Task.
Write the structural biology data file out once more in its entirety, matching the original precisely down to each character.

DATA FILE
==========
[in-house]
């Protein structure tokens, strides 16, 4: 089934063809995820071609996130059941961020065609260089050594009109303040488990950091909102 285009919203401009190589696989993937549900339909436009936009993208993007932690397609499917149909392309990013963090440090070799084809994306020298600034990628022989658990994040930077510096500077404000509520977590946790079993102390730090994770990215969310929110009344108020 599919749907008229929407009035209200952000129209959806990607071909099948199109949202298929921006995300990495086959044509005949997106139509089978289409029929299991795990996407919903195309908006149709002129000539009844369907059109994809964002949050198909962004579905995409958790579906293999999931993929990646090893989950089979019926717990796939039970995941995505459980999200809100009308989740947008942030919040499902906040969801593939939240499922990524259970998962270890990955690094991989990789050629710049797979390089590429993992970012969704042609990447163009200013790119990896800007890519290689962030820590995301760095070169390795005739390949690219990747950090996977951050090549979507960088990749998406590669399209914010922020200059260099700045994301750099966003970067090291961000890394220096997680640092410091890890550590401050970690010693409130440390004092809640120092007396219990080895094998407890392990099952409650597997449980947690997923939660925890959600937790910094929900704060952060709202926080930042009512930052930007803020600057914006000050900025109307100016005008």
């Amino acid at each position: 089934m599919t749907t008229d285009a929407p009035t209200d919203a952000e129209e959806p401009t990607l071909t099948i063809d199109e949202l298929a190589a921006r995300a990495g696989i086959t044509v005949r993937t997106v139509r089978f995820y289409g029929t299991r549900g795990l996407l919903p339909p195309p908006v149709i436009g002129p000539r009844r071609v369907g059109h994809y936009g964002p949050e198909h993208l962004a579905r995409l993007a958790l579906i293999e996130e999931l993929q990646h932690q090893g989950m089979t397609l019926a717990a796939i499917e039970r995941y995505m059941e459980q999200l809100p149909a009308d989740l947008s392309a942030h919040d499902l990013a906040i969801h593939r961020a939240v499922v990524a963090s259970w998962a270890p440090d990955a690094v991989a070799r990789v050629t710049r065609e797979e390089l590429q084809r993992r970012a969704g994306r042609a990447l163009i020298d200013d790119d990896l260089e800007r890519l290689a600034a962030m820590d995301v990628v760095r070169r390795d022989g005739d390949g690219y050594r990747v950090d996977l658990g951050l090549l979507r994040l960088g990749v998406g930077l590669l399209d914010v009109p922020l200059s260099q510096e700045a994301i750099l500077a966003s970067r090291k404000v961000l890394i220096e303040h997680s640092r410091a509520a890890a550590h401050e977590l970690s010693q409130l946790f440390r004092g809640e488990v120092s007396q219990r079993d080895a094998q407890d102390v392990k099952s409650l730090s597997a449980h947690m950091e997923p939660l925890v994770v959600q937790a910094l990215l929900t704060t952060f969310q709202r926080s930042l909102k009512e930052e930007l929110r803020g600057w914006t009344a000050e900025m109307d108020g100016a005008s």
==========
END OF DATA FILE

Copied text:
[in-house]
């Protein structure tokens, strides 16, 4: 089934063809995820071609996130059941961020065609260089050594009109303040488990950091909102 285009919203401009190589696989993937549900339909436009936009993208993007932690397609499917149909392309990013963090440090070799084809994306020298600034990628022989658990994040930077510096500077404000509520977590946790079993102390730090994770990215969310929110009344108020 599919749907008229929407009035209200952000129209959806990607071909099948199109949202298929921006995300990495086959044509005949997106139509089978289409029929299991795990996407919903195309908006149709002129000539009844369907059109994809964002949050198909962004579905995409958790579906293999999931993929990646090893989950089979019926717990796939039970995941995505459980999200809100009308989740947008942030919040499902906040969801593939939240499922990524259970998962270890990955690094991989990789050629710049797979390089590429993992970012969704042609990447163009200013790119990896800007890519290689962030820590995301760095070169390795005739390949690219990747950090996977951050090549979507960088990749998406590669399209914010922020200059260099700045994301750099966003970067090291961000890394220096997680640092410091890890550590401050970690010693409130440390004092809640120092007396219990080895094998407890392990099952409650597997449980947690997923939660925890959600937790910094929900704060952060709202926080930042009512930052930007803020600057914006000050900025109307100016005008």
């Amino acid at each position: 089934m599919t749907t008229d285009a929407p009035t209200d919203a952000e129209e959806p401009t990607l071909t099948i063809d199109e949202l298929a190589a921006r995300a990495g696989i086959t044509v005949r993937t997106v139509r089978f995820y289409g029929t299991r549900g795990l996407l919903p339909p195309p908006v149709i436009g002129p000539r009844r071609v369907g059109h994809y936009g964002p949050e198909h993208l962004a579905r995409l993007a958790l579906i293999e996130e999931l993929q990646h932690q090893g989950m089979t397609l019926a717990a796939i499917e039970r995941y995505m059941e459980q999200l809100p149909a009308d989740l947008s392309a942030h919040d499902l990013a906040i969801h593939r961020a939240v499922v990524a963090s259970w998962a270890p440090d990955a690094v991989a070799r990789v050629t710049r065609e797979e390089l590429q084809r993992r970012a969704g994306r042609a990447l163009i020298d200013d790119d990896l260089e800007r890519l290689a600034a962030m820590d995301v990628v760095r070169r390795d022989g005739d390949g690219y050594r990747v950090d996977l658990g951050l090549l979507r994040l960088g990749v998406g930077l590669l399209d914010v009109p922020l200059s260099q510096e700045a994301i750099l500077a966003s970067r090291k404000v961000l890394i220096e303040h997680s640092r410091a509520a890890a550590h401050e977590l970690s010693q409130l946790f440390r004092g809640e488990v120092s007396q219990r079993d080895a094998q407890d102390v392990k099952s409650l730090s597997a449980h947690m950091e997923p939660l925890v994770v959600q937790a910094l990215l929900t704060t952060f969310q709202r926080s930042l909102k009512e930052e930007l929110r803020g600057w914006t009344a000050e900025m109307d108020g100016a005008s």